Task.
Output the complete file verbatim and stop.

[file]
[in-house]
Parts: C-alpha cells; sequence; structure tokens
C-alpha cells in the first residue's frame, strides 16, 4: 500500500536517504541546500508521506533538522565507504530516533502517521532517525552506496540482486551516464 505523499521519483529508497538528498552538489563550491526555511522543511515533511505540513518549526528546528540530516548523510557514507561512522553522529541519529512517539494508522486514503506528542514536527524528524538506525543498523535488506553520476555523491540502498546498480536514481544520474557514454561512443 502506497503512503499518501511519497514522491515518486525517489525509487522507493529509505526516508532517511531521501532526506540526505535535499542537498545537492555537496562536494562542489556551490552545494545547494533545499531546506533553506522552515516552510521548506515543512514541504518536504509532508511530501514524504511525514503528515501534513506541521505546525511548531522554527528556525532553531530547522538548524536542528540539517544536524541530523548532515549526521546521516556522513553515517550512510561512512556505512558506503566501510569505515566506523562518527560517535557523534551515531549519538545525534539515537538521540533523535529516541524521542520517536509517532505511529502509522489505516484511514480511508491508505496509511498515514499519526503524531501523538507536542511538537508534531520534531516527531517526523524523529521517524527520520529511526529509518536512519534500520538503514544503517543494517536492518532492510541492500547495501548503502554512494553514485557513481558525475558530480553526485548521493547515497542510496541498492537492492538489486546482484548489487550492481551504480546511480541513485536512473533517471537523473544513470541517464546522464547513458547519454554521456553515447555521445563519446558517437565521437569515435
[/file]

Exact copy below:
[in-house]
Parts: C-alpha cells; sequence; structure tokens
C-alpha cells in the first residue's frame, strides 16, 4: 500500500536517504541546500508521506533538522565507504530516533502517521532517525552506496540482486551516464 505523499521519483529508497538528498552538489563550491526555511522543511515533511505540513518549526528546528540530516548523510557514507561512522553522529541519529512517539494508522486514503506528542514536527524528524538506525543498523535488506553520476555523491540502498546498480536514481544520474557514454561512443 502506497503512503499518501511519497514522491515518486525517489525509487522507493529509505526516508532517511531521501532526506540526505535535499542537498545537492555537496562536494562542489556551490552545494545547494533545499531546506533553506522552515516552510521548506515543512514541504518536504509532508511530501514524504511525514503528515501534513506541521505546525511548531522554527528556525532553531530547522538548524536542528540539517544536524541530523548532515549526521546521516556522513553515517550512510561512512556505512558506503566501510569505515566506523562518527560517535557523534551515531549519538545525534539515537538521540533523535529516541524521542520517536509517532505511529502509522489505516484511514480511508491508505496509511498515514499519526503524531501523538507536542511538537508534531520534531516527531517526523524523529521517524527520520529511526529509518536512519534500520538503514544503517543494517536492518532492510541492500547495501548503502554512494553514485557513481558525475558530480553526485548521493547515497542510496541498492537492492538489486546482484548489487550492481551504480546511480541513485536512473533517471537523473544513470541517464546522464547513458547519454554521456553515447555521445563519446558517437565521437569515435